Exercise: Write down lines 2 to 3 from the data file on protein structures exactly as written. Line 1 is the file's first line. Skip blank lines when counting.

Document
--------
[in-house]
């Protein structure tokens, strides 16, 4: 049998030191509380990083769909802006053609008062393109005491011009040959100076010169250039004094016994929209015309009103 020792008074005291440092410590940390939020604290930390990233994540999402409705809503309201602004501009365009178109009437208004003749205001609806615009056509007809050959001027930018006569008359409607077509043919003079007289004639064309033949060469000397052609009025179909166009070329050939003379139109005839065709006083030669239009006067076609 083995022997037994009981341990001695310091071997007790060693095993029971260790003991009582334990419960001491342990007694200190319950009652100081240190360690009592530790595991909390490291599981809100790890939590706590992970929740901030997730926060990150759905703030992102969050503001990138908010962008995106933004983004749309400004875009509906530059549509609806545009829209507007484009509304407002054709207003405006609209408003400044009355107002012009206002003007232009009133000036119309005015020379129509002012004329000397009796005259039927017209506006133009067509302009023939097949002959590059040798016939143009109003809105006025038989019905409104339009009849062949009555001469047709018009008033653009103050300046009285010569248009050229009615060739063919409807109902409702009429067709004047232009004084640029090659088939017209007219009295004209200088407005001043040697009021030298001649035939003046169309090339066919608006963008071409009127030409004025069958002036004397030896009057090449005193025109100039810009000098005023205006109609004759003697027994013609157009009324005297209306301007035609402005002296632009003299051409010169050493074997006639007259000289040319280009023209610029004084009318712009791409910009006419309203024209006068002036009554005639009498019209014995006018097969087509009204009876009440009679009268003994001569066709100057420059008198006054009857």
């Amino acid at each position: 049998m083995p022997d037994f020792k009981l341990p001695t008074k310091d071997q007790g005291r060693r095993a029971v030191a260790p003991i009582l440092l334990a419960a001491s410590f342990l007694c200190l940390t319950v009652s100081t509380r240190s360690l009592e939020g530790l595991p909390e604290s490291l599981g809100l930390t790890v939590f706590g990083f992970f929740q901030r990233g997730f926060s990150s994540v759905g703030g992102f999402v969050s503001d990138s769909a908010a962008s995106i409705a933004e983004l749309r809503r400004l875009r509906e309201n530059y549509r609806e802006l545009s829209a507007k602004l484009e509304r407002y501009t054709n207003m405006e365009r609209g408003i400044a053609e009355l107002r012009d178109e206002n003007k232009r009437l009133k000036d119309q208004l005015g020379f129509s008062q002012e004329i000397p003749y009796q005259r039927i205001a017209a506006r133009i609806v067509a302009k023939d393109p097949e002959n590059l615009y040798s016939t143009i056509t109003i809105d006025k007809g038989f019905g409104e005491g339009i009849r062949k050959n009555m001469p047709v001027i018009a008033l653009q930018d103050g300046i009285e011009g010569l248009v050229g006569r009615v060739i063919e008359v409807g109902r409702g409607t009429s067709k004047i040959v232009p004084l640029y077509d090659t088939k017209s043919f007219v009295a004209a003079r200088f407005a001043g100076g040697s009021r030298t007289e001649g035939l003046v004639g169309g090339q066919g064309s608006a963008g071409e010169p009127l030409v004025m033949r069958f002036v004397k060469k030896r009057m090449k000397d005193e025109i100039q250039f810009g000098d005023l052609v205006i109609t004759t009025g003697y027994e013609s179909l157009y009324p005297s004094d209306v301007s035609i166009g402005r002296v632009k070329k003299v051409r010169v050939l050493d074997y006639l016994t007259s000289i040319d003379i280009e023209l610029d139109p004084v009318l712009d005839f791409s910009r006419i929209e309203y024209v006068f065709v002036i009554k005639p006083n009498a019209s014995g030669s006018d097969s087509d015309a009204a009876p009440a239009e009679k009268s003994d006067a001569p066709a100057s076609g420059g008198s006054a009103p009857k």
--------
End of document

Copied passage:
């Protein structure tokens, strides 16, 4: 049998030191509380990083769909802006053609008062393109005491011009040959100076010169250039004094016994929209015309009103 020792008074005291440092410590940390939020604290930390990233994540999402409705809503309201602004501009365009178109009437208004003749205001609806615009056509007809050959001027930018006569008359409607077509043919003079007289004639064309033949060469000397052609009025179909166009070329050939003379139109005839065709006083030669239009006067076609 083995022997037994009981341990001695310091071997007790060693095993029971260790003991009582334990419960001491342990007694200190319950009652100081240190360690009592530790595991909390490291599981809100790890939590706590992970929740901030997730926060990150759905703030992102969050503001990138908010962008995106933004983004749309400004875009509906530059549509609806545009829209507007484009509304407002054709207003405006609209408003400044009355107002012009206002003007232009009133000036119309005015020379129509002012004329000397009796005259039927017209506006133009067509302009023939097949002959590059040798016939143009109003809105006025038989019905409104339009009849062949009555001469047709018009008033653009103050300046009285010569248009050229009615060739063919409807109902409702009429067709004047232009004084640029090659088939017209007219009295004209200088407005001043040697009021030298001649035939003046169309090339066919608006963008071409009127030409004025069958002036004397030896009057090449005193025109100039810009000098005023205006109609004759003697027994013609157009009324005297209306301007035609402005002296632009003299051409010169050493074997006639007259000289040319280009023209610029004084009318712009791409910009006419309203024209006068002036009554005639009498019209014995006018097969087509009204009876009440009679009268003994001569066709100057420059008198006054009857």
């Amino acid at each position: 049998m083995p022997d037994f020792k009981l341990p001695t008074k310091d071997q007790g005291r060693r095993a029971v030191a260790p003991i009582l440092l334990a419960a001491s410590f342990l007694c200190l940390t319950v009652s100081t509380r240190s360690l009592e939020g530790l595991p909390e604290s490291l599981g809100l930390t790890v939590f706590g990083f992970f929740q901030r990233g997730f926060s990150s994540v759905g703030g992102f999402v969050s503001d990138s769909a908010a962008s995106i409705a933004e983004l749309r809503r400004l875009r509906e309201n530059y549509r609806e802006l545009s829209a507007k602004l484009e509304r407002y501009t054709n207003m405006e365009r609209g408003i400044a053609e009355l107002r012009d178109e206002n003007k232009r009437l009133k000036d119309q208004l005015g020379f129509s008062q002012e004329i000397p003749y009796q005259r039927i205001a017209a506006r133009i609806v067509a302009k023939d393109p097949e002959n590059l615009y040798s016939t143009i056509t109003i809105d006025k007809g038989f019905g409104e005491g339009i009849r062949k050959n009555m001469p047709v001027i018009a008033l653009q930018d103050g300046i009285e011009g010569l248009v050229g006569r009615v060739i063919e008359v409807g109902r409702g409607t009429s067709k004047i040959v232009p004084l640029y077509d090659t088939k017209s043919f007219v009295a004209a003079r200088f407005a001043g100076g040697s009021r030298t007289e001649g035939l003046v004639g169309g090339q066919g064309s608006a963008g071409e010169p009127l030409v004025m033949r069958f002036v004397k060469k030896r009057m090449k000397d005193e025109i100039q250039f810009g000098d005023l052609v205006i109609t004759t009025g003697y027994e013609s179909l157009y009324p005297s004094d209306v301007s035609i166009g402005r002296v632009k070329k003299v051409r010169v050939l050493d074997y006639l016994t007259s000289i040319d003379i280009e023209l610029d139109p004084v009318l712009d005839f791409s910009r006419i929209e309203y024209v006068f065709v002036i009554k005639p006083n009498a019209s014995g030669s006018d097969s087509d015309a009204a009876p009440a239009e009679k009268s003994d006067a001569p066709a100057s076609g420059g008198s006054a009103p009857k």